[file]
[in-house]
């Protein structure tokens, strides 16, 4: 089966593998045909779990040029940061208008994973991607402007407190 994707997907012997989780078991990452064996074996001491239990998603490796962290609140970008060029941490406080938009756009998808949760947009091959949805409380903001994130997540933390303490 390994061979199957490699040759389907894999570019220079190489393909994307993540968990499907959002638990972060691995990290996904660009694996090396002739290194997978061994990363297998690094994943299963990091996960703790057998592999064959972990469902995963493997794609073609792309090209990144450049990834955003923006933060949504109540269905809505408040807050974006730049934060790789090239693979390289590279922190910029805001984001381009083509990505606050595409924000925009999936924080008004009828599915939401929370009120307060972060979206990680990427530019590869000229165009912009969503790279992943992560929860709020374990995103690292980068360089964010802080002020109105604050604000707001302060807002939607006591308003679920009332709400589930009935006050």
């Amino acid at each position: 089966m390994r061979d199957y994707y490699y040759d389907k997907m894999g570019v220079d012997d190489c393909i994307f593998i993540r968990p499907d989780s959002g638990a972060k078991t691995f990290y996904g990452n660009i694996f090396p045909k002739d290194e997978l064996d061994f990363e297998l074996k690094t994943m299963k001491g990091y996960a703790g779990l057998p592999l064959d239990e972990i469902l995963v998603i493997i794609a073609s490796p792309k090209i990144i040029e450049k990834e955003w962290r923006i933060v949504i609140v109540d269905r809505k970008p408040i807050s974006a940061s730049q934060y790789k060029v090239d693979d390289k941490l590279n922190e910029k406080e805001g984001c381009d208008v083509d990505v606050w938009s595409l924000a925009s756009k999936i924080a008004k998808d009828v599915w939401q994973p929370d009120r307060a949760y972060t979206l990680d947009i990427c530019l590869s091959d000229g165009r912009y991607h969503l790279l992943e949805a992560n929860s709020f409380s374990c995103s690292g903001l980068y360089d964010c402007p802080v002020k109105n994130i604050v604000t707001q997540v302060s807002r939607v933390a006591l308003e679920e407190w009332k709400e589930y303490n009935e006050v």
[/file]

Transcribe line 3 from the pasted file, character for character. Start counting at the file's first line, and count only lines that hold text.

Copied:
């Amino acid at each position: 089966m390994r061979d199957y994707y490699y040759d389907k997907m894999g570019v220079d012997d190489c393909i994307f593998i993540r968990p499907d989780s959002g638990a972060k078991t691995f990290y996904g990452n660009i694996f090396p045909k002739d290194e997978l064996d061994f990363e297998l074996k690094t994943m299963k001491g990091y996960a703790g779990l057998p592999l064959d239990e972990i469902l995963v998603i493997i794609a073609s490796p792309k090209i990144i040029e450049k990834e955003w962290r923006i933060v949504i609140v109540d269905r809505k970008p408040i807050s974006a940061s730049q934060y790789k060029v090239d693979d390289k941490l590279n922190e910029k406080e805001g984001c381009d208008v083509d990505v606050w938009s595409l924000a925009s756009k999936i924080a008004k998808d009828v599915w939401q994973p929370d009120r307060a949760y972060t979206l990680d947009i990427c530019l590869s091959d000229g165009r912009y991607h969503l790279l992943e949805a992560n929860s709020f409380s374990c995103s690292g903001l980068y360089d964010c402007p802080v002020k109105n994130i604050v604000t707001q997540v302060s807002r939607v933390a006591l308003e679920e407190w009332k709400e589930y303490n009935e006050v």